While construction of the main concrete structure proceeded well, there seem to have been many delays in the finishing touches. The cast iron railings were delayed when the New Jersey firm supplying them went bankrupt. The lions at each end of the bridge, sculpted by R. Hinton Perry, weren’t completed until six months after the bridge opened. Perry’s contract had been delayed by fears the project would run out of money and be unable to afford the sculptures. (The lions were restored, not very successfully, in 1965 and then replaced altogether in 2000 due to deterioration). The 28 eagle-topped lampposts, presumably completed on time, were designed and sculpted by English-born architectural sculptor Ernest C. Bairstow (1876-1962), who also decorated many other important Washington DC buildings.

An annoying detail for early pedestrians was the unfinished roadway surface, which had been built on four feet of earthen fill to absorb impact and sound. For nearly two years after the bridge opened, whenever cars drove by, huge clouds of dust would be kicked up into the faces of passersby. After receiving complaints, the District finally paved the street properly in 1909.

The bridge was originally called simply the Connecticut Avenue Bridge. Ex-President William Howard Taft lived nearby, on Wyoming Avenue in Kalorama, when he served as Chief Justice of the Supreme Court (1921-1930). He had the habit of taking a morning constitutional across the bridge every day, enjoying the magnificent vistas.  In 1931, after Taft’s death, the District decided to rename the bridge in his honor.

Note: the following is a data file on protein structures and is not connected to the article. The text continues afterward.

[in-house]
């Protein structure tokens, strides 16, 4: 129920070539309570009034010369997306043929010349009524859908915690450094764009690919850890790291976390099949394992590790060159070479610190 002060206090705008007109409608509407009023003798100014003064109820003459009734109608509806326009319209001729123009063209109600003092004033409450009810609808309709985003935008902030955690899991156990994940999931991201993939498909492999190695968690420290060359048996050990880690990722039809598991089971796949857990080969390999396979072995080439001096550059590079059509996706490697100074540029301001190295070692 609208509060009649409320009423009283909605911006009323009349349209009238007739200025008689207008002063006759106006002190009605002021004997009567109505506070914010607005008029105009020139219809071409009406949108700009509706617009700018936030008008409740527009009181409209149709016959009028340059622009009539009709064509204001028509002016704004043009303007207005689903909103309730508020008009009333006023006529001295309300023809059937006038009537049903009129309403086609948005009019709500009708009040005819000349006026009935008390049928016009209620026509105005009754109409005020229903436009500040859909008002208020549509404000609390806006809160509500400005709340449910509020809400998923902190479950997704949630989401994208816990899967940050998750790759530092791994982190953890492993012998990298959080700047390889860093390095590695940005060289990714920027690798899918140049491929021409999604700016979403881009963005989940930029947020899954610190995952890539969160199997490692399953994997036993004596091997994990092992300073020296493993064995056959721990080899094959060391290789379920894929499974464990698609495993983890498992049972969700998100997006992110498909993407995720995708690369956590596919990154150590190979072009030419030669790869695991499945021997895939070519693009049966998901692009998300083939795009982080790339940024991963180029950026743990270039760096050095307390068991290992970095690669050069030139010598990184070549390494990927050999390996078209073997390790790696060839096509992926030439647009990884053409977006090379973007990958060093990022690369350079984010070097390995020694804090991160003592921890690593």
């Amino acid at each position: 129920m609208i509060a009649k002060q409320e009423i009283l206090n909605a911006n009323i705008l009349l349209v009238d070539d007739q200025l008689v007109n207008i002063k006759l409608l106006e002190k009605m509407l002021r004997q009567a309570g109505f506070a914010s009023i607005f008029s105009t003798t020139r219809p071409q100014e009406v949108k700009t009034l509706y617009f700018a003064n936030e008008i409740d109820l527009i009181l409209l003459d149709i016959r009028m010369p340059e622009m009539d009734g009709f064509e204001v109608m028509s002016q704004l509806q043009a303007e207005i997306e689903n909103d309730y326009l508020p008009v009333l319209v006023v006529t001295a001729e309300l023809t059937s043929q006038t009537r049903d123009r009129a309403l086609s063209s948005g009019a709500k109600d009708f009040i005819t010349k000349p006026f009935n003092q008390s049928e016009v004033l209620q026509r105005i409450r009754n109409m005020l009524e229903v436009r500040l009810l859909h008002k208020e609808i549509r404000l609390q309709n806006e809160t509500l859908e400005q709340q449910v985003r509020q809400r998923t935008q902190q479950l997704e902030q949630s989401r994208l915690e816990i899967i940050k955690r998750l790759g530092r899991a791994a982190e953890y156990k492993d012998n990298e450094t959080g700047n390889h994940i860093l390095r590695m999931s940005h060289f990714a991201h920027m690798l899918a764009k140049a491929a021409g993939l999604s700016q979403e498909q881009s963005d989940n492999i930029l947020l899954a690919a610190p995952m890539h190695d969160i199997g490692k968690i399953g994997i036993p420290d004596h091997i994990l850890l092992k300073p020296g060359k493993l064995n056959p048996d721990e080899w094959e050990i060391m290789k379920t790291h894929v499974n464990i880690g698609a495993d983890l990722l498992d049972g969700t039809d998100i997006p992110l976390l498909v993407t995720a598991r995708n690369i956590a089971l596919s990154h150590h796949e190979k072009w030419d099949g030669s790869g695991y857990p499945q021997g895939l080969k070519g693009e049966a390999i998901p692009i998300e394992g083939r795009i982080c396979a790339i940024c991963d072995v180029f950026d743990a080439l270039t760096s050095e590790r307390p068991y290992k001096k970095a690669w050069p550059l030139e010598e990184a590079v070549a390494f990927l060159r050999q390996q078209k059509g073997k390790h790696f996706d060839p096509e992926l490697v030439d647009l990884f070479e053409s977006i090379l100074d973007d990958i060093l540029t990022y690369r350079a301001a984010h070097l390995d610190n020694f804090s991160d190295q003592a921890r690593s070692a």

The postcards all date to the years immediately after the bridge opened in 1907. This last view is a contemporary comparison shot from the Woodley Park side of the bridge.


  1. Thanks for your great site. One correction: There was no restoration of the lion sculptures in 1985. An artist named Renato Lucchetti restored them in 1965, but that restoration was not very successful. When a major rehabilitation of the bridge began in 1993, the four lions were removed, and were deemed beyond restoring. Eventually, the sculptor Reinaldo Lopez-Carrizo cast entirely new sculptures, intended to recreate Perry's lions but in more durable form. The new lions were installed in July and August of 2000. The molds for the new concrete lions were subsequently used to cast two lions in bronze, which now flank the main entrance to the zoo up the street.

    One other comment: Both of the postcards showing a view from Woodley Park depict a free-standing lamp-post on the left, installed at an angle to the road. If these are tinted photographs, as I suspect they are, then that lamp must have existed in the early 20th century, but it certainly isn't there today, nor is there a similarly placed lamp on the other side of the street.

  2. Thank you very much for the correction and for the added information about the lions. I've removed the inaccuracy from the article.

    Regarding that distinctive lamppost, I've added another postcard view, from the Kalorama side, as a comparison. There seems to be no corresponding lamppost on that side. It would certainly be interesting to know why the lamppost was put on the Woodley Park end and what ultimately happened to it.

  3. I'm reading Ernie Pyle's "In England," 1944, in which he refers to it as the "Million Dollar" Bridge. I searched for an explanation and here I am. Thank you!!!! I always love your blog.